There is hardly a single action we perform in that phase [adolescence] which we would not give anything, in later life, to be able to annul. Whereas what we ought to regret is that we no longer possess the spontaneity which made us perform them. In later life we look at things in a more practical way, in full conformity with the rest of society, but adolescence is the only period in which we learn anything.
Compare the words of a much less elegaic and nostalgic man, which I have quoted elsewhere:
Just as in dreams we are able to inject an inexplicable feeling that cuts through the whole personality into some happening or other, we are able to do this while awake–but only at the age of fifteen or sixteen, while still in school. Even at that age, as we all know, we live through great storms of feeling, fierce urgencies, and all kinds of vague experiences; our feelings are powerfully alive but not yet well defined; love and anger, joy and scorn, all the general moral sentiments, in short, go jolting through us like electric impulses, now engulfing the whole world, then again shriveling into nothing; sadness, tenderness, nobility, and generosity of spirit form the vaulting empty skies above us. And then what happens? From outside us, out of the ordered world around us, there appears a ready-made form–a word, a verse, a demonic laugh, a Napoleon, Caesar, Christ, or perhaps only a tear shed at a father’s grave–and the “work” springs into being like a bolt of lightning. This sophomore’s “work” is, as we too easily overlook, line for line the complete expression of what he is feeling, the most precise match of intention and execution, and the perfect blending of a young man’s experience with the life of the great Napoleon. It seems, however, that the movement from the great to the small is somehow not reversible. We experience it in dreams as well as in our youth: we have just given a great speech, with the last words still ringing in our ears as we awaken, when, unfortunately, they do not sound quite as marvelous as we thought they were. At this point we do not see ourself as quite the weightlessly shimmering phenomenon of that dancing prairie cock, but realize instead that we have merely been howling with much emotion at the moon.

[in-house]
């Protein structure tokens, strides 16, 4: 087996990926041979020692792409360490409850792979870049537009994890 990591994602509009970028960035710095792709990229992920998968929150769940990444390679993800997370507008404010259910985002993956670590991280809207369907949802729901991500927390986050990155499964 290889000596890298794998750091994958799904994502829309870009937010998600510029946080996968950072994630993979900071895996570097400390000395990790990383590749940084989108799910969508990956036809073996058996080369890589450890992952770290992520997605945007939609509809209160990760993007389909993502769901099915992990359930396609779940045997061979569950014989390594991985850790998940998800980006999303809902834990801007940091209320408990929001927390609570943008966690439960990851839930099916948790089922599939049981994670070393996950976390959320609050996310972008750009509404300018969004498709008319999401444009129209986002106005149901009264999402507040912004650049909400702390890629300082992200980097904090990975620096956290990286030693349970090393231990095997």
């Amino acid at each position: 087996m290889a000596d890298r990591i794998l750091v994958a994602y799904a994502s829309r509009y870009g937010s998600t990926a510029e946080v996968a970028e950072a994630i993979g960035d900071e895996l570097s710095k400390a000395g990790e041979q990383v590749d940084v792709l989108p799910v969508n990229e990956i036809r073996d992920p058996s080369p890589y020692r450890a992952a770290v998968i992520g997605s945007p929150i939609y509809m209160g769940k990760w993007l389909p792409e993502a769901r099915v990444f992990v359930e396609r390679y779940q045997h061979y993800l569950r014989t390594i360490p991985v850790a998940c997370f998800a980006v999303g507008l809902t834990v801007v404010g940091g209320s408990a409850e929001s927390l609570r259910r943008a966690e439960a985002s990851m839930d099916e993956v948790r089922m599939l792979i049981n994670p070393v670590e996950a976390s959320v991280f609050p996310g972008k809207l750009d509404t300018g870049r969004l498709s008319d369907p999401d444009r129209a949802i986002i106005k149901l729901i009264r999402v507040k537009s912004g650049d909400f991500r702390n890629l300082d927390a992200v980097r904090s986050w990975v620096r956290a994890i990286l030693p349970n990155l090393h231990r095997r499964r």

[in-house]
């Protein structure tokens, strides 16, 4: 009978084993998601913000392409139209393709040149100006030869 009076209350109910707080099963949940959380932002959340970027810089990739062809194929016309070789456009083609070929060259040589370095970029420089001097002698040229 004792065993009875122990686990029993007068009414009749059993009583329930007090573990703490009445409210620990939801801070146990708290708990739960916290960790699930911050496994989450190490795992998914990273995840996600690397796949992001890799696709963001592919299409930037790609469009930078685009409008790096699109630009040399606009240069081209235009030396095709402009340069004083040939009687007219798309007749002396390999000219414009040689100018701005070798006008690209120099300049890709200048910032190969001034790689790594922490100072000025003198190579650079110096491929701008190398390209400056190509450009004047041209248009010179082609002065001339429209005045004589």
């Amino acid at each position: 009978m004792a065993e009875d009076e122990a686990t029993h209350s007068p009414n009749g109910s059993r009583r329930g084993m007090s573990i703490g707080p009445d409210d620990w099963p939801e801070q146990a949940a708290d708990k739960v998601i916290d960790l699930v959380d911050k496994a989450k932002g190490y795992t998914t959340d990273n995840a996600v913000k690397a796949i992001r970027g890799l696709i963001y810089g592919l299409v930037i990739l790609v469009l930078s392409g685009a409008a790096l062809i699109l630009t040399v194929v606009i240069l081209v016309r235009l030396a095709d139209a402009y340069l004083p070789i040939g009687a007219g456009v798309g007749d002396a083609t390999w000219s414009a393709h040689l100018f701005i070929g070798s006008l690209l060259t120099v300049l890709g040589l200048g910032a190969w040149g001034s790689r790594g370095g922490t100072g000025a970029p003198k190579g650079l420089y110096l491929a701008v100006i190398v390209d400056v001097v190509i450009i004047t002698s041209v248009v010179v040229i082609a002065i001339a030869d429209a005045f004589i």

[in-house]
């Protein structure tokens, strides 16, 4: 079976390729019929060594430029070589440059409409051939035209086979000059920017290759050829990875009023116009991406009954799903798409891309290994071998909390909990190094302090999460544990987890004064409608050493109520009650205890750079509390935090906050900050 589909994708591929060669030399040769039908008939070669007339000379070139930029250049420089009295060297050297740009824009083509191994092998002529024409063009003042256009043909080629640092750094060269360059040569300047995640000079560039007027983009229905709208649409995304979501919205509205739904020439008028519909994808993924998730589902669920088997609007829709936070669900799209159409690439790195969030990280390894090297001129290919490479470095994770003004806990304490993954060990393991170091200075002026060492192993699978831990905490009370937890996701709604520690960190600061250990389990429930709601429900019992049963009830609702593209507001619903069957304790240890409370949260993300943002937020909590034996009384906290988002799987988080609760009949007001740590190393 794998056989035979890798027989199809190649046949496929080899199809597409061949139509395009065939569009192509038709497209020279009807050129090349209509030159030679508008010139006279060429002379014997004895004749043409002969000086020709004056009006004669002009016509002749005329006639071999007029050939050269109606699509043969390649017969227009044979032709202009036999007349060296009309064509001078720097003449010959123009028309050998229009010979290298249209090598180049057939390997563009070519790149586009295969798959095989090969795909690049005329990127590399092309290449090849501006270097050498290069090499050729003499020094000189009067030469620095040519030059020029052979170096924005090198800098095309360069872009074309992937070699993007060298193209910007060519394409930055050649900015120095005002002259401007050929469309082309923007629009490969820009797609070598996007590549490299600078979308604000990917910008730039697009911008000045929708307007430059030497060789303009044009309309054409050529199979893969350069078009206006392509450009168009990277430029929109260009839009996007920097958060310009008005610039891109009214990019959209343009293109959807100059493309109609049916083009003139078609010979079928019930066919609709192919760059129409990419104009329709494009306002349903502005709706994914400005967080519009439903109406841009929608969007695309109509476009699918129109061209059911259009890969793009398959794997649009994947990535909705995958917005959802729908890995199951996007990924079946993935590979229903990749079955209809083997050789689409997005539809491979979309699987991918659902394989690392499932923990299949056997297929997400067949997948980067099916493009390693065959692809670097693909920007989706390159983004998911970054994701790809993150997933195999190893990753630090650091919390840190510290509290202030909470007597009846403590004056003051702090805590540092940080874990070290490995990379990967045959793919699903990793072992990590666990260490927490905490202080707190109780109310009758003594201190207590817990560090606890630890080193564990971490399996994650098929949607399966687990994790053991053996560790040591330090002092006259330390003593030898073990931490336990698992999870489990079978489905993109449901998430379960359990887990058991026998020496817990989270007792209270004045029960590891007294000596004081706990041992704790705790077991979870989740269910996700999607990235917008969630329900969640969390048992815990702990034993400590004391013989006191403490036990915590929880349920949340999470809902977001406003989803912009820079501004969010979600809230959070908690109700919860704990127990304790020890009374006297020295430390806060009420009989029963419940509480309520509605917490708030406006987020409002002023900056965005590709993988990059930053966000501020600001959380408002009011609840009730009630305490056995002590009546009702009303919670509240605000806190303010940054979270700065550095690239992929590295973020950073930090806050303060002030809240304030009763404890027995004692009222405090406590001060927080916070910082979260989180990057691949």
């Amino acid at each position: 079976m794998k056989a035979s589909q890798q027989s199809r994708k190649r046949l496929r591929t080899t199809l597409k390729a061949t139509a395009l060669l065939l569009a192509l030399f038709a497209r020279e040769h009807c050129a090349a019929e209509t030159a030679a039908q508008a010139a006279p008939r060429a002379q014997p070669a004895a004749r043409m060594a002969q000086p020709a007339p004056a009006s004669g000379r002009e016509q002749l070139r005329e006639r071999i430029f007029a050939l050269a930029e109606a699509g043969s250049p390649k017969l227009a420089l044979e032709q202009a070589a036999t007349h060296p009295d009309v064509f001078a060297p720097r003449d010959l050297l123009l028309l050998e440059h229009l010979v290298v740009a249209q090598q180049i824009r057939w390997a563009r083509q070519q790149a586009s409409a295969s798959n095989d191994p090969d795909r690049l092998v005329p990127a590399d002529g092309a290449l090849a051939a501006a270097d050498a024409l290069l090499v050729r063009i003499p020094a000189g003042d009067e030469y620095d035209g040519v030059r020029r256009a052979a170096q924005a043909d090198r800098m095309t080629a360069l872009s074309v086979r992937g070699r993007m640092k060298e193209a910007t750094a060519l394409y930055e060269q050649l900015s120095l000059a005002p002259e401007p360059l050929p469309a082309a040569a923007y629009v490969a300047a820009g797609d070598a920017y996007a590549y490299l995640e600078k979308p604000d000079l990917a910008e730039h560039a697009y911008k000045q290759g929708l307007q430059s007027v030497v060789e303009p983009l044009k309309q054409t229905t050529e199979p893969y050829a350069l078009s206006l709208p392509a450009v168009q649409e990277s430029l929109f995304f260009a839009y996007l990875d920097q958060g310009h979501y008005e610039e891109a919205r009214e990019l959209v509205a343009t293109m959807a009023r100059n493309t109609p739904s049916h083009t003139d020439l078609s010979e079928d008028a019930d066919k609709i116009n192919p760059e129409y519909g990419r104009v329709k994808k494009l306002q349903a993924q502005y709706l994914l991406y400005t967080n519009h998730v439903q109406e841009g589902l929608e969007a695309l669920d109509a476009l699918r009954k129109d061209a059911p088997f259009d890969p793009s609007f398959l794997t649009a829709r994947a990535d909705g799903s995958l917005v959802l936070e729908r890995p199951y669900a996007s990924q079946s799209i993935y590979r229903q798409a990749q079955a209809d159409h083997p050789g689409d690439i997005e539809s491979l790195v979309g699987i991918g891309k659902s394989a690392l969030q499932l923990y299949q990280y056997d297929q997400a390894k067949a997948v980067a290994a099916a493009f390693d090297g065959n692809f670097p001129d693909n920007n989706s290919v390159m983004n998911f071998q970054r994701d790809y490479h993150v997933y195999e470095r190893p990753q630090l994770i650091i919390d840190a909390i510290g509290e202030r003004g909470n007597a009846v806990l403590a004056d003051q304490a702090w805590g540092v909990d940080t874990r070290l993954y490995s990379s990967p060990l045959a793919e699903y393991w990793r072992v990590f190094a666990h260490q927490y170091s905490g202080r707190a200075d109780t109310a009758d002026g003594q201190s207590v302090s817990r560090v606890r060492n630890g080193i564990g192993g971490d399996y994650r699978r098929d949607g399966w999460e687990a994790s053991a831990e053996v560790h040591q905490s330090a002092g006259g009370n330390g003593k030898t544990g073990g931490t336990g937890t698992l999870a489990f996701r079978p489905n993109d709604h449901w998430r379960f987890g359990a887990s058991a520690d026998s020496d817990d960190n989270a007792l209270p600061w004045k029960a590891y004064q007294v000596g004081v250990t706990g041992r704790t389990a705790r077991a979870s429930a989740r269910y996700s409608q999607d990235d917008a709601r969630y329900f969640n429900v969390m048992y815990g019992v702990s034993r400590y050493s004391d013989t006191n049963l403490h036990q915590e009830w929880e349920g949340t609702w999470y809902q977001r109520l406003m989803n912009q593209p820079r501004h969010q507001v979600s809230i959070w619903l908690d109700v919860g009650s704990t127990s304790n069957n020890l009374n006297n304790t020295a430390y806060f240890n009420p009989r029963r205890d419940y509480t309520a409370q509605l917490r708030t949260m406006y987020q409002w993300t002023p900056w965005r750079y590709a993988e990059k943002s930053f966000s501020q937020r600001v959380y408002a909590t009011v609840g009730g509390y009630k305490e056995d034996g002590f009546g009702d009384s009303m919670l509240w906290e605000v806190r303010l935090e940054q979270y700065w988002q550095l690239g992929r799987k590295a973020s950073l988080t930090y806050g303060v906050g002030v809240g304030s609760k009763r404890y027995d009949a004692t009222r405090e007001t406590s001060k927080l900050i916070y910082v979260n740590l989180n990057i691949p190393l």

Robert Musil, The Man Without Qualities
The wonder (or awe) of adolescence was for me, as for many others, distinguished by the sheer inability to communicate in words the overpowering emotions and the shocks of being put into juxtaposition with new and unheard of arrangements of things and ideas. It is only as we attempt to express these things, translating them from private experience into a lingua franca, that we find we must adapt our ideas to the standards of the commonwealth not just to make them understandable to others, but to give them sense to ourselves. Otherwise they are nothing more than the neurological side effects of brain growth, “powerfully alive” but undefined. In language we’re cut down to size but also brought into the world.